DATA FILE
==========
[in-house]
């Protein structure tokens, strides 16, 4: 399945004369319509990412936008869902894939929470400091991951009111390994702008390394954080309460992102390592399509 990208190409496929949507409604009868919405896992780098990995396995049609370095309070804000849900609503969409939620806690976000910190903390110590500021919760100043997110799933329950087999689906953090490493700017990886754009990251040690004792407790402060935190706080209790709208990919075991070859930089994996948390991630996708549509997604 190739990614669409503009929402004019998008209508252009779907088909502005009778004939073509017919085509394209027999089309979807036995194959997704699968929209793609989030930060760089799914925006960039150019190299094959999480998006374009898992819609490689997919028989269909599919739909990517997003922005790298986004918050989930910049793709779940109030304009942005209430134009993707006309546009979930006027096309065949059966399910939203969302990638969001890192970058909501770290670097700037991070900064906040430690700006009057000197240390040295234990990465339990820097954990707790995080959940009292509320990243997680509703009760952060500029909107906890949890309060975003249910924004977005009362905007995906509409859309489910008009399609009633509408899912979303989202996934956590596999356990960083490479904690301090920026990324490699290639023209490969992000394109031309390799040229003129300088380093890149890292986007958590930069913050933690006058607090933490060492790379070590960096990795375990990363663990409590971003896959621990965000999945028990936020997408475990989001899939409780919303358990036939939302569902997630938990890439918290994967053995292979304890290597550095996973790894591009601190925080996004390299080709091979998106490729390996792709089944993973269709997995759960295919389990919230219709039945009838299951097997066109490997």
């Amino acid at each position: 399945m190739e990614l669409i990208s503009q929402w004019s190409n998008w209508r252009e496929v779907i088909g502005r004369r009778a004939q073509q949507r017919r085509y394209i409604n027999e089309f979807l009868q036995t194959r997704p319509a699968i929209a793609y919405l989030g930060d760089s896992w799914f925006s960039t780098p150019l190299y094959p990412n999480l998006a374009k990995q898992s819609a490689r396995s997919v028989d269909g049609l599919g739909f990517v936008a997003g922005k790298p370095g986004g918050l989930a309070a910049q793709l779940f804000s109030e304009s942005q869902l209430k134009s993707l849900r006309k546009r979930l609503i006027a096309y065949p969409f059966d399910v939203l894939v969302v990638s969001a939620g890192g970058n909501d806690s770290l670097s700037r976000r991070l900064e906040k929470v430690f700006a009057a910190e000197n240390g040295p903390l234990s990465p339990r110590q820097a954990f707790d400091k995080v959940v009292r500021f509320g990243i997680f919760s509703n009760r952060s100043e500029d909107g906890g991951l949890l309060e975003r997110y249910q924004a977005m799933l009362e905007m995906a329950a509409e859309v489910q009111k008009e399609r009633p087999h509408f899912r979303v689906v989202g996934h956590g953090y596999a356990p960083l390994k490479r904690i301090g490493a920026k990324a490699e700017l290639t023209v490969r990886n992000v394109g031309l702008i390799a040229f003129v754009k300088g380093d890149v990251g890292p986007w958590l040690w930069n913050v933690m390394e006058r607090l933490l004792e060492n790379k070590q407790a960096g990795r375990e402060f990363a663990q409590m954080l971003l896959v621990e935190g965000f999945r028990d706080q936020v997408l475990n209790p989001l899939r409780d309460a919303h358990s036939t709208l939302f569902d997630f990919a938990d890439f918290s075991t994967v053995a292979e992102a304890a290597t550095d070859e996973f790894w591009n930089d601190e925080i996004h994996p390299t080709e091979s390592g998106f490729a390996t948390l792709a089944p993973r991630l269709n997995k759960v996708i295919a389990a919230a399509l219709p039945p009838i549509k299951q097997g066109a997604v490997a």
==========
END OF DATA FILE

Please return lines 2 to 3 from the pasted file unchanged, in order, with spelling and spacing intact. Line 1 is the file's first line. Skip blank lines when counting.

């Protein structure tokens, strides 16, 4: 399945004369319509990412936008869902894939929470400091991951009111390994702008390394954080309460992102390592399509 990208190409496929949507409604009868919405896992780098990995396995049609370095309070804000849900609503969409939620806690976000910190903390110590500021919760100043997110799933329950087999689906953090490493700017990886754009990251040690004792407790402060935190706080209790709208990919075991070859930089994996948390991630996708549509997604 190739990614669409503009929402004019998008209508252009779907088909502005009778004939073509017919085509394209027999089309979807036995194959997704699968929209793609989030930060760089799914925006960039150019190299094959999480998006374009898992819609490689997919028989269909599919739909990517997003922005790298986004918050989930910049793709779940109030304009942005209430134009993707006309546009979930006027096309065949059966399910939203969302990638969001890192970058909501770290670097700037991070900064906040430690700006009057000197240390040295234990990465339990820097954990707790995080959940009292509320990243997680509703009760952060500029909107906890949890309060975003249910924004977005009362905007995906509409859309489910008009399609009633509408899912979303989202996934956590596999356990960083490479904690301090920026990324490699290639023209490969992000394109031309390799040229003129300088380093890149890292986007958590930069913050933690006058607090933490060492790379070590960096990795375990990363663990409590971003896959621990965000999945028990936020997408475990989001899939409780919303358990036939939302569902997630938990890439918290994967053995292979304890290597550095996973790894591009601190925080996004390299080709091979998106490729390996792709089944993973269709997995759960295919389990919230219709039945009838299951097997066109490997």
């Amino acid at each position: 399945m190739e990614l669409i990208s503009q929402w004019s190409n998008w209508r252009e496929v779907i088909g502005r004369r009778a004939q073509q949507r017919r085509y394209i409604n027999e089309f979807l009868q036995t194959r997704p319509a699968i929209a793609y919405l989030g930060d760089s896992w799914f925006s960039t780098p150019l190299y094959p990412n999480l998006a374009k990995q898992s819609a490689r396995s997919v028989d269909g049609l599919g739909f990517v936008a997003g922005k790298p370095g986004g918050l989930a309070a910049q793709l779940f804000s109030e304009s942005q869902l209430k134009s993707l849900r006309k546009r979930l609503i006027a096309y065949p969409f059966d399910v939203l894939v969302v990638s969001a939620g890192g970058n909501d806690s770290l670097s700037r976000r991070l900064e906040k929470v430690f700006a009057a910190e000197n240390g040295p903390l234990s990465p339990r110590q820097a954990f707790d400091k995080v959940v009292r500021f509320g990243i997680f919760s509703n009760r952060s100043e500029d909107g906890g991951l949890l309060e975003r997110y249910q924004a977005m799933l009362e905007m995906a329950a509409e859309v489910q009111k008009e399609r009633p087999h509408f899912r979303v689906v989202g996934h956590g953090y596999a356990p960083l390994k490479r904690i301090g490493a920026k990324a490699e700017l290639t023209v490969r990886n992000v394109g031309l702008i390799a040229f003129v754009k300088g380093d890149v990251g890292p986007w958590l040690w930069n913050v933690m390394e006058r607090l933490l004792e060492n790379k070590q407790a960096g990795r375990e402060f990363a663990q409590m954080l971003l896959v621990e935190g965000f999945r028990d706080q936020v997408l475990n209790p989001l899939r409780d309460a919303h358990s036939t709208l939302f569902d997630f990919a938990d890439f918290s075991t994967v053995a292979e992102a304890a290597t550095d070859e996973f790894w591009n930089d601190e925080i996004h994996p390299t080709e091979s390592g998106f490729a390996t948390l792709a089944p993973r991630l269709n997995k759960v996708i295919a389990a919230a399509l219709p039945p009838i549509k299951q097997g066109a997604v490997a």